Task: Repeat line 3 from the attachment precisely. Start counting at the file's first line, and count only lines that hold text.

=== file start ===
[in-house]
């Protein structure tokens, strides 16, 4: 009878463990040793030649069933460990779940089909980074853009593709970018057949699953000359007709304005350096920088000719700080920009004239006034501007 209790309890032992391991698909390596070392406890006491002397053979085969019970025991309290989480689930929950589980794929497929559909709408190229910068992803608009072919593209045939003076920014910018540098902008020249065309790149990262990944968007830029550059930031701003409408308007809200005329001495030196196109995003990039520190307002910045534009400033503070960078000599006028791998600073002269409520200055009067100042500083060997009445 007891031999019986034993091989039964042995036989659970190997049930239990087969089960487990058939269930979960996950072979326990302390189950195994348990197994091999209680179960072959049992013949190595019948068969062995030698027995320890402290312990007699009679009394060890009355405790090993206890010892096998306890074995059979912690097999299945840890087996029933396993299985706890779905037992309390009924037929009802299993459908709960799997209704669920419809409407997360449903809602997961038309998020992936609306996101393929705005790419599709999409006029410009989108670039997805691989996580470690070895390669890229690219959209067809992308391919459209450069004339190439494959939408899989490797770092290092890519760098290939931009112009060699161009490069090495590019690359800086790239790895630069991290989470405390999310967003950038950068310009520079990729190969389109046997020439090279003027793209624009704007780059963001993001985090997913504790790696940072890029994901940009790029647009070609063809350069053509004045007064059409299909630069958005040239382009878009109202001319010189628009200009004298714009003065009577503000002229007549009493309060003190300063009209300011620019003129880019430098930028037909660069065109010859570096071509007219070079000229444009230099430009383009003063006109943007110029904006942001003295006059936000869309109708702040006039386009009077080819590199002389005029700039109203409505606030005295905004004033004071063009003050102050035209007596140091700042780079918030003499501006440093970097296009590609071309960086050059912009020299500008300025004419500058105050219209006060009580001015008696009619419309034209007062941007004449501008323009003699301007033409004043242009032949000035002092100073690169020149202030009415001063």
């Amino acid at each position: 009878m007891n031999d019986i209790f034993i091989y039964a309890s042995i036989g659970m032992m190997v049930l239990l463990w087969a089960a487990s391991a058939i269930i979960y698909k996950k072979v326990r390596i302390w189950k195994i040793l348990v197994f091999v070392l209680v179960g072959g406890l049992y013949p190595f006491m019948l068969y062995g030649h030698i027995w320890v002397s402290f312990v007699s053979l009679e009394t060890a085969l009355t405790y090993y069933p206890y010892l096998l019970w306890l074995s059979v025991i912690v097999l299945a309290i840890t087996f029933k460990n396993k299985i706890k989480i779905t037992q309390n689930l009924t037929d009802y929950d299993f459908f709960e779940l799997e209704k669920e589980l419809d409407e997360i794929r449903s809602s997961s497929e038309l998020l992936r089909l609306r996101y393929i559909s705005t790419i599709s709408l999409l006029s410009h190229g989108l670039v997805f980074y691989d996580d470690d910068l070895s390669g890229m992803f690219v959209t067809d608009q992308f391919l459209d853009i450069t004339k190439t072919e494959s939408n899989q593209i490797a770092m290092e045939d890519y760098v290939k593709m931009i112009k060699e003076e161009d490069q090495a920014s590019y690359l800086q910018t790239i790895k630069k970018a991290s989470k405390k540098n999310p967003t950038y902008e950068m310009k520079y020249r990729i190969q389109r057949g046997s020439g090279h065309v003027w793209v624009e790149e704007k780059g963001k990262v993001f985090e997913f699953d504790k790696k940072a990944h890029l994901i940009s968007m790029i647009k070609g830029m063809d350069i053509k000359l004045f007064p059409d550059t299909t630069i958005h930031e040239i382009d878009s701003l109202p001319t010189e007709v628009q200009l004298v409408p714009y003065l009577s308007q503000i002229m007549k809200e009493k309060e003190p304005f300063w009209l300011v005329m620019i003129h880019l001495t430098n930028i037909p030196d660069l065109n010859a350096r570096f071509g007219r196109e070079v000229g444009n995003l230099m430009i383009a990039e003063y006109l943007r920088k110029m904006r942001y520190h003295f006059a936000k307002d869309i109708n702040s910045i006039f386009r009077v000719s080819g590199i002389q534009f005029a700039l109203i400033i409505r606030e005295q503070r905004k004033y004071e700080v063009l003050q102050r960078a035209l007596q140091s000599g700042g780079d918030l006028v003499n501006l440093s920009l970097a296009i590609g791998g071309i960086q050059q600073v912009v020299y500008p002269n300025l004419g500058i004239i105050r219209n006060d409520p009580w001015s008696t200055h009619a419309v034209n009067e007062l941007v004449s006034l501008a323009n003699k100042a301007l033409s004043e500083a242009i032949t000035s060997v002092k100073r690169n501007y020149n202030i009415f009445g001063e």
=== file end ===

């Amino acid at each position: 009878m007891n031999d019986i209790f034993i091989y039964a309890s042995i036989g659970m032992m190997v049930l239990l463990w087969a089960a487990s391991a058939i269930i979960y698909k996950k072979v326990r390596i302390w189950k195994i040793l348990v197994f091999v070392l209680v179960g072959g406890l049992y013949p190595f006491m019948l068969y062995g030649h030698i027995w320890v002397s402290f312990v007699s053979l009679e009394t060890a085969l009355t405790y090993y069933p206890y010892l096998l019970w306890l074995s059979v025991i912690v097999l299945a309290i840890t087996f029933k460990n396993k299985i706890k989480i779905t037992q309390n689930l009924t037929d009802y929950d299993f459908f709960e779940l799997e209704k669920e589980l419809d409407e997360i794929r449903s809602s997961s497929e038309l998020l992936r089909l609306r996101y393929i559909s705005t790419i599709s709408l999409l006029s410009h190229g989108l670039v997805f980074y691989d996580d470690d910068l070895s390669g890229m992803f690219v959209t067809d608009q992308f391919l459209d853009i450069t004339k190439t072919e494959s939408n899989q593209i490797a770092m290092e045939d890519y760098v290939k593709m931009i112009k060699e003076e161009d490069q090495a920014s590019y690359l800086q910018t790239i790895k630069k970018a991290s989470k405390k540098n999310p967003t950038y902008e950068m310009k520079y020249r990729i190969q389109r057949g046997s020439g090279h065309v003027w793209v624009e790149e704007k780059g963001k990262v993001f985090e997913f699953d504790k790696k940072a990944h890029l994901i940009s968007m790029i647009k070609g830029m063809d350069i053509k000359l004045f007064p059409d550059t299909t630069i958005h930031e040239i382009d878009s701003l109202p001319t010189e007709v628009q200009l004298v409408p714009y003065l009577s308007q503000i002229m007549k809200e009493k309060e003190p304005f300063w009209l300011v005329m620019i003129h880019l001495t430098n930028i037909p030196d660069l065109n010859a350096r570096f071509g007219r196109e070079v000229g444009n995003l230099m430009i383009a990039e003063y006109l943007r920088k110029m904006r942001y520190h003295f006059a936000k307002d869309i109708n702040s910045i006039f386009r009077v000719s080819g590199i002389q534009f005029a700039l109203i400033i409505r606030e005295q503070r905004k004033y004071e700080v063009l003050q102050r960078a035209l007596q140091s000599g700042g780079d918030l006028v003499n501006l440093s920009l970097a296009i590609g791998g071309i960086q050059q600073v912009v020299y500008p002269n300025l004419g500058i004239i105050r219209n006060d409520p009580w001015s008696t200055h009619a419309v034209n009067e007062l941007v004449s006034l501008a323009n003699k100042a301007l033409s004043e500083a242009i032949t000035s060997v002092k100073r690169n501007y020149n202030i009415f009445g001063e």